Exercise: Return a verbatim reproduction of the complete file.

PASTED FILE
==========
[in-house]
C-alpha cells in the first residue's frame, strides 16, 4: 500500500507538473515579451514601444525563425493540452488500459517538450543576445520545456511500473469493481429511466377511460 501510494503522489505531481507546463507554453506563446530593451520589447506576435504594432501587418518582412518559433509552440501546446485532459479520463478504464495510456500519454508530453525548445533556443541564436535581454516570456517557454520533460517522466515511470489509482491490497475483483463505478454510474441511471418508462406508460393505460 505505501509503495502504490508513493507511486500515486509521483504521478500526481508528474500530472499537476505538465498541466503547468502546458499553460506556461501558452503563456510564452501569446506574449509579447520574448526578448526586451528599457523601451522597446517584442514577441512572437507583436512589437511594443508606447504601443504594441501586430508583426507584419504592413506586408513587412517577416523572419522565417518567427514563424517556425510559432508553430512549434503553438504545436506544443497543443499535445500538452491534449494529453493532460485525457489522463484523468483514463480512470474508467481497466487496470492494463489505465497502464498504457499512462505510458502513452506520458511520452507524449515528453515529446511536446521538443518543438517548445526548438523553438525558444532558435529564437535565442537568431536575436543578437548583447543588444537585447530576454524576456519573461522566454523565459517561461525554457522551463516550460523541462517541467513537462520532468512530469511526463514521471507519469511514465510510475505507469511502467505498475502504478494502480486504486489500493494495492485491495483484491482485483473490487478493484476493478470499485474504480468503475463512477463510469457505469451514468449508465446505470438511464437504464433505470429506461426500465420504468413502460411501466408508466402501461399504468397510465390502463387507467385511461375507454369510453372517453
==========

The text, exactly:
[in-house]
C-alpha cells in the first residue's frame, strides 16, 4: 500500500507538473515579451514601444525563425493540452488500459517538450543576445520545456511500473469493481429511466377511460 501510494503522489505531481507546463507554453506563446530593451520589447506576435504594432501587418518582412518559433509552440501546446485532459479520463478504464495510456500519454508530453525548445533556443541564436535581454516570456517557454520533460517522466515511470489509482491490497475483483463505478454510474441511471418508462406508460393505460 505505501509503495502504490508513493507511486500515486509521483504521478500526481508528474500530472499537476505538465498541466503547468502546458499553460506556461501558452503563456510564452501569446506574449509579447520574448526578448526586451528599457523601451522597446517584442514577441512572437507583436512589437511594443508606447504601443504594441501586430508583426507584419504592413506586408513587412517577416523572419522565417518567427514563424517556425510559432508553430512549434503553438504545436506544443497543443499535445500538452491534449494529453493532460485525457489522463484523468483514463480512470474508467481497466487496470492494463489505465497502464498504457499512462505510458502513452506520458511520452507524449515528453515529446511536446521538443518543438517548445526548438523553438525558444532558435529564437535565442537568431536575436543578437548583447543588444537585447530576454524576456519573461522566454523565459517561461525554457522551463516550460523541462517541467513537462520532468512530469511526463514521471507519469511514465510510475505507469511502467505498475502504478494502480486504486489500493494495492485491495483484491482485483473490487478493484476493478470499485474504480468503475463512477463510469457505469451514468449508465446505470438511464437504464433505470429506461426500465420504468413502460411501466408508466402501461399504468397510465390502463387507467385511461375507454369510453372517453